The Painted Conure averages 8.5 to 9.6 inches (~ 24 cm) in length, including its long tail.

The Painted Conure (Pyrrhura picta) - also known as the Painted Parakeet - is endemic to northern South
America (north of the Amazon River); specifically the Guianas, and most regions of the Amazon Basin -

They regularly visit water places to drink and bathe as well as feed on mineral-rich soil of clay-banks
in rain forest. In the wild they prefer dense, tall trees and they tend to move around a lot. They are
difficult to detect in the foliage because of their camouflaging plumage.

The breeding season is from February to March through June / July (depending on climate).

They nest in the cavities of dead and living trees - often at considerable height.
It has a mostly green plumage. The feathers on the chest are dark with broad whitish-grey tips,
resulting in a distinctly scaled effect. The crown and nape  (lower back of the neck) are dark brown,
strongly suffused with blue on the forecrown. The lores (the regions between the eyes and bill on the
side of a bird's head) and upper cheeks are reddish-brown. The feathers covering the ears are buff-white.
They have a reddish-brown patch on the center of the abdomen and a brownish-red patch extending from
the lower back to the upper tail-coverts (feathers). The primary wing feathers and outer webs of primaries
(longest wing feathers) are blue. The tail above is brownish-red turning green towards base.
The beak is brownish-grey, the irises generally brown and the legs are greyish.
Both males and females look alike, and they reach maturity when they are about two years old.

The irises are generally reported as being brown or dark, but at least Magdalena Conures or Todd's/Perijá
Parakeets (P. caeruleiceps) can have light cream irises.

This small parrot is quieter than other conures and well-socialized Painted Conures are very sweet-natured.
They are rarely seen in captivity and are very much in demand not only because of their endearing
disposition but also because of their beautiful coloring.

Painted Conures have a lot of energy and love to play. A roomy cage to accommodate a ton of toys and
natural branches should be provided to this active conure. Neglected or bored Painted Conures are inclined
to feather plucking - as are other birds.

These are active conures that are not too noisy, unless they get alarmed or excited. They enjoy bathing
and chewing fresh branches.  They are smart!

Most will hold their own with any of the mid-sized or medium-large parrots in terms of smartness.  
They can be taught simple tricks pretty easily and more complicated tricks with some training.

Like all parrots, they are social birds. They require daily interaction with their social group,
entertainment, things to do -- or else they will become bored and develop behavioral problems. In the wild,
they would never leave the company of their flockmates.  In a captive pet situation, a hand-fed conure
requires the same social interaction from you and your family.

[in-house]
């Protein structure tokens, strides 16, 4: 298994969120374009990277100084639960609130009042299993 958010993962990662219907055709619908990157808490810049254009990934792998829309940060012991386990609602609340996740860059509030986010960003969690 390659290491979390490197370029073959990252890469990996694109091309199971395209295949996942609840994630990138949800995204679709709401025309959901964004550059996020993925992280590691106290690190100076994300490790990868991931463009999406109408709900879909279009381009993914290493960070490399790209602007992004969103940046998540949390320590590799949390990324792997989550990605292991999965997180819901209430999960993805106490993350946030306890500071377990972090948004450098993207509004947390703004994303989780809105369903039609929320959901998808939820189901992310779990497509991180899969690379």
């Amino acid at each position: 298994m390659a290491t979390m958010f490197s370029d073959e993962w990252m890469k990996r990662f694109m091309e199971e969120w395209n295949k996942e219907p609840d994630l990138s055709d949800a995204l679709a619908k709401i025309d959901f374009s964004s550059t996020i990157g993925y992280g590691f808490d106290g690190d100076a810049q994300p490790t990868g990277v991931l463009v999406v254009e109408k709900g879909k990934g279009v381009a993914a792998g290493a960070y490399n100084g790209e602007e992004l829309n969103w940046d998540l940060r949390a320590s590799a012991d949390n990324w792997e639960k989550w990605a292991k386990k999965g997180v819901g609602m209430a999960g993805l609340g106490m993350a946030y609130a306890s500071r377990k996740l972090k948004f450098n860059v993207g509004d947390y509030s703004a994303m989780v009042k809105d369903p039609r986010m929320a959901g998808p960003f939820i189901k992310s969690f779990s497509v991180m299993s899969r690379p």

If you have little time to give, a parrot is not be a good choice for you. It's best to keep your pet conure
where the center of activity is, usually the family room, and leave the cage door open or allow your
pet to be on a playpen whenever someone is at home.  During this time some direct interaction should be
provided, such as talking to your pet, petting it, or placing it on your shoulder while you surf the
internet, watch tv or go about your other activities.

In general, conures make good family pets as long as they have been well socialized. They don't mind
a lot of activity - in fact, the more "fun stuff" is going on, the more entertained and happier they
tend to be. They get along well with all family members as long as they are exposed to, and socialized by,
other family members. Conures love to be touched and handled - another reason why they do well with kids.

However, like all birds they can go through a nippy phase. Teaching appropriate handling of the conure
will help prevent some painful experiences.  Any bird that is startled will bite - and it not a reflection of
its personality. It's a natural reaction. Experienced pet owners learn to read the body language of their
pets and can avoid most "accidental encounters." Training is important to prevent an accidental bite
from turning into a behavioral problem.

Birds pick up on stress and anger that we humans exhibit and can impact their personality. It is
always best to approach a bird calmly and focus on, and enjoy the interaction with the parrot.

It is not recommended to buy a parrot as a pet for the kids only. This needs to be a family pet, with
the adults taking on most of the responsibility.

Painted Conures are known for their "squeek squeek" voice and is a natural way of communication.
Their "talk" sounds like a dogs little squeeky toy!

All parrots chew. In nature, they use their beaks to "customize" their favorite tree or to enlarge the size of
their nest! This chewing also keeps their beaks in good condition. Be sure to provide plenty of "healthy"
chewing opportunities (bird toys, natural wood branches, etc.) and training is necessary to teach your pet
what is "off-limits."

Painted Conures are not nippy but some discover their beaks as a method of "disciplining us" once they
are out of the "baby stage." It's important to understand them and to guide their behavior.

Painted Conures are actually very quiet making them acceptable pets for apartment dwellers or those in
close proximity to others. They tend to express excitement with a series of squeeks! (not screams)